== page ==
I get asked a lot about keyboards in modern worship, as I have played in worship teams as well as been a worship leader for many years. So, I thought I’d give away some practices that have allowed me to succeed in that role. Whether you use a traditional keyboard like a Nord, Korg, or Yamaha or a soft synth from your laptop or iPad, these tips should apply. By the way, I have written a couple other posts specifically on the differences of using these: Modern Worship Keyboards: Laptop vs. Traditional Synth or Modern Worship Keyboards: My setup for loops, clicks, and keys with MainStage.
Whoever finds their life will lose it, and whoever loses their life for my sake will find it. – Jesus, Matthew 10:39 (NIV)
I have thought for many years that playing “not to lose” was the game. Then, after being a leader in several very tough situations, I acquired an idea that is less trusted–playing to win. A team must play to win, right? Yes. That is the goal. But as even more time has passed and life lived, I found from Jesus an even more rare thing in ministry leadership these days that is counter-intuitive yet powerful. It’s playing to lose.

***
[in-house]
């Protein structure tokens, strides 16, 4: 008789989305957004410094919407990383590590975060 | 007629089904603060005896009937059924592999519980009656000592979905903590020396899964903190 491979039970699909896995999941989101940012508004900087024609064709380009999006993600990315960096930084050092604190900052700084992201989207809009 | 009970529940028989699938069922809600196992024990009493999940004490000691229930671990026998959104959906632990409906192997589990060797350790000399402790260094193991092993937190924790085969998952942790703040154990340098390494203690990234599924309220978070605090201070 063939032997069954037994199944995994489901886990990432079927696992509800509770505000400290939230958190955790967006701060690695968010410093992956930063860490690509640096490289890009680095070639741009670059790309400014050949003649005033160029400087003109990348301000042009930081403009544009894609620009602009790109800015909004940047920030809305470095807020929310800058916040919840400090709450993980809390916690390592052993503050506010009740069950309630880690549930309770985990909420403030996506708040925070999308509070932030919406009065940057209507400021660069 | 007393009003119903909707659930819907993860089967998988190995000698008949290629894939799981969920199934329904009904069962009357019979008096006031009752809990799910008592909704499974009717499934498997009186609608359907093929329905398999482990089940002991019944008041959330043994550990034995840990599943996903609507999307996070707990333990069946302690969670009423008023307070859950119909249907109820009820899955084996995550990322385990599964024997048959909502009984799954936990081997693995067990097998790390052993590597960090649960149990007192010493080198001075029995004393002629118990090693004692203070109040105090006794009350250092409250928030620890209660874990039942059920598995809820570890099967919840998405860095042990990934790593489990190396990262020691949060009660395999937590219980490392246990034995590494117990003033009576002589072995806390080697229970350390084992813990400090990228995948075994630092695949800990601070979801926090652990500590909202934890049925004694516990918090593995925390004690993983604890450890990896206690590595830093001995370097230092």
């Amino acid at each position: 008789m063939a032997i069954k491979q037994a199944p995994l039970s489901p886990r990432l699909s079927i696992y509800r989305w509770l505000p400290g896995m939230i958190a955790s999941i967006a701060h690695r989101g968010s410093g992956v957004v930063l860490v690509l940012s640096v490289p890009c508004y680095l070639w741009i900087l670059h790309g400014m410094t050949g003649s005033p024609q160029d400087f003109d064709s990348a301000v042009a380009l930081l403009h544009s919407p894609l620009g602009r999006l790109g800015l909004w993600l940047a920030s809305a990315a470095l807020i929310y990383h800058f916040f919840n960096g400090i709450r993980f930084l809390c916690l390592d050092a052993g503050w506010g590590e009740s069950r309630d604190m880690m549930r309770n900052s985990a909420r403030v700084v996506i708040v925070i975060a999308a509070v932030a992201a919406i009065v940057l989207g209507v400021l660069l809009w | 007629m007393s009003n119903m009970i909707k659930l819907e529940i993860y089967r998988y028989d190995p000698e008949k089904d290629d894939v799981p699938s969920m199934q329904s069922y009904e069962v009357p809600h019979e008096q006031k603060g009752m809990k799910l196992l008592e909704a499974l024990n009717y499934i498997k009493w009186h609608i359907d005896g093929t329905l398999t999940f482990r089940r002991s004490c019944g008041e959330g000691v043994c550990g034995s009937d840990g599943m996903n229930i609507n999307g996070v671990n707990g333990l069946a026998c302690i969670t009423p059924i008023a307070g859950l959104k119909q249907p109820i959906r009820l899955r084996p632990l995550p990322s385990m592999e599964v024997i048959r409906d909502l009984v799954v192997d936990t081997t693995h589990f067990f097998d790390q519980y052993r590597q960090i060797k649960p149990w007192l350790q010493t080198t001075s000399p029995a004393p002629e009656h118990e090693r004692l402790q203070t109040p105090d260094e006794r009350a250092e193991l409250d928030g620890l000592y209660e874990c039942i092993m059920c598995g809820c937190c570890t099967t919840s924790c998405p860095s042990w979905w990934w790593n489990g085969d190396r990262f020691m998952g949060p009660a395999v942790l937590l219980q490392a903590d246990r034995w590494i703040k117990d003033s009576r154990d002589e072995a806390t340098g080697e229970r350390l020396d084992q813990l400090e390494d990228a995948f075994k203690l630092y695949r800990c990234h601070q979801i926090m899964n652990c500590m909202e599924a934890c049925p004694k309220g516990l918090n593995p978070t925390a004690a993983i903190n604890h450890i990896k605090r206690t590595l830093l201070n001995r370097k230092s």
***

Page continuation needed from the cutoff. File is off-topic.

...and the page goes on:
A friend of mine led a youth ministry that I was very familiar with. His youth group began to grow, but that success seamed to cause more trouble that you would think. Why? While he was fulfilling his church’s clearly stated goal to expand and reach kids whose families did not attend church, the existing kids and their parents began to complain about the changes. The once popular youth pastor fell out of favor of the base. He was playing to win. Or, so he thought. Surely, the inwardly focused families were playing not to lose. He is no longer a youth pastor in that ministry.